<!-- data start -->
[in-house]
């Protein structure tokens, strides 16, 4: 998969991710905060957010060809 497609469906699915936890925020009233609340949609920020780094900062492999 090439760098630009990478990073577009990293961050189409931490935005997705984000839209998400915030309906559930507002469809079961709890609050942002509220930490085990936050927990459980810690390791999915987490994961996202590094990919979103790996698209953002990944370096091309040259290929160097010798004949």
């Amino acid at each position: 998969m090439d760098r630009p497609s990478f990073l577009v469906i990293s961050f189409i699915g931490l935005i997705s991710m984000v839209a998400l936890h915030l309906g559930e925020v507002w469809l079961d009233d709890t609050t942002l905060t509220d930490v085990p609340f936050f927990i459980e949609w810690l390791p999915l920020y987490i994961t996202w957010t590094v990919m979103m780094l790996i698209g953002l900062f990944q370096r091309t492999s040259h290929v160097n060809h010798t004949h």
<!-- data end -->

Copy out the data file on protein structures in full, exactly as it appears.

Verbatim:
[in-house]
């Protein structure tokens, strides 16, 4: 998969991710905060957010060809 497609469906699915936890925020009233609340949609920020780094900062492999 090439760098630009990478990073577009990293961050189409931490935005997705984000839209998400915030309906559930507002469809079961709890609050942002509220930490085990936050927990459980810690390791999915987490994961996202590094990919979103790996698209953002990944370096091309040259290929160097010798004949």
């Amino acid at each position: 998969m090439d760098r630009p497609s990478f990073l577009v469906i990293s961050f189409i699915g931490l935005i997705s991710m984000v839209a998400l936890h915030l309906g559930e925020v507002w469809l079961d009233d709890t609050t942002l905060t509220d930490v085990p609340f936050f927990i459980e949609w810690l390791p999915l920020y987490i994961t996202w957010t590094v990919m979103m780094l790996i698209g953002l900062f990944q370096r091309t492999s040259h290929v160097n060809h010798t004949h």